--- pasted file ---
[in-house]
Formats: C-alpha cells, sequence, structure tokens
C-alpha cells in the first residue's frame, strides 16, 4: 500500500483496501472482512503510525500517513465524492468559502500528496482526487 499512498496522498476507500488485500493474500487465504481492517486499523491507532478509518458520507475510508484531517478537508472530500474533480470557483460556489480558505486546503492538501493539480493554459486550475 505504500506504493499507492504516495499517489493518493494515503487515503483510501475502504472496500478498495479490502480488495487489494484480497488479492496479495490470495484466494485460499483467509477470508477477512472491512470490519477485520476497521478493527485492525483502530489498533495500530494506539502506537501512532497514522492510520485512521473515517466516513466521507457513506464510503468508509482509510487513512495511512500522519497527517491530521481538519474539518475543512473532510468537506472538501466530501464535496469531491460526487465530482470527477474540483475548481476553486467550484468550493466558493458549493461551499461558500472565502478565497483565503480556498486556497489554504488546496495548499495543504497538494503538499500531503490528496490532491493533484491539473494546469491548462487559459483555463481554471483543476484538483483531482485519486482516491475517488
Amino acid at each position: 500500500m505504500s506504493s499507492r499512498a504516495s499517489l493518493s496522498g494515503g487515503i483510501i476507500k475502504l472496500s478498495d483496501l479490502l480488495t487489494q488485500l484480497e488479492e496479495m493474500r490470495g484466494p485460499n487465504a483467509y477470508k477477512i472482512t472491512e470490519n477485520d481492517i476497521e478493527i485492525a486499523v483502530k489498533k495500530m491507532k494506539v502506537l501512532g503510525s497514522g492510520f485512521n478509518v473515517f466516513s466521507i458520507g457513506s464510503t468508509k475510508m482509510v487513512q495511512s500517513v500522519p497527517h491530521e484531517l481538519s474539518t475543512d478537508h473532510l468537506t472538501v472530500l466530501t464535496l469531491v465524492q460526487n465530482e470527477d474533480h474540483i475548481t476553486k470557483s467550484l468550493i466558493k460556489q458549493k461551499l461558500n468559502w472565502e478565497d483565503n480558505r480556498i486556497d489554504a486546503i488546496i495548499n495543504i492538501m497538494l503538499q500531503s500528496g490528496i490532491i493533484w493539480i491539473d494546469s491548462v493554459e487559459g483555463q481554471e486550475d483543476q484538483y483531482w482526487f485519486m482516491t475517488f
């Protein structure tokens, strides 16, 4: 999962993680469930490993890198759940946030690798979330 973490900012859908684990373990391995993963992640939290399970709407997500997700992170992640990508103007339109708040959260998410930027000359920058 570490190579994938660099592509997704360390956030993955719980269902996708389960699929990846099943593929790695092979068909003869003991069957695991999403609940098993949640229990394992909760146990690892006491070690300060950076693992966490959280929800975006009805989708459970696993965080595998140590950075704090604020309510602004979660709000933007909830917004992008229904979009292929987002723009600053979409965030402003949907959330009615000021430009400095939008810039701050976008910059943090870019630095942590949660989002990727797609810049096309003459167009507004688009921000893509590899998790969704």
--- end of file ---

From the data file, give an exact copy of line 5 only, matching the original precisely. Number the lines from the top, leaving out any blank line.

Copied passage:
């Protein structure tokens, strides 16, 4: 999962993680469930490993890198759940946030690798979330 973490900012859908684990373990391995993963992640939290399970709407997500997700992170992640990508103007339109708040959260998410930027000359920058 570490190579994938660099592509997704360390956030993955719980269902996708389960699929990846099943593929790695092979068909003869003991069957695991999403609940098993949640229990394992909760146990690892006491070690300060950076693992966490959280929800975006009805989708459970696993965080595998140590950075704090604020309510602004979660709000933007909830917004992008229904979009292929987002723009600053979409965030402003949907959330009615000021430009400095939008810039701050976008910059943090870019630095942590949660989002990727797609810049096309003459167009507004688009921000893509590899998790969704």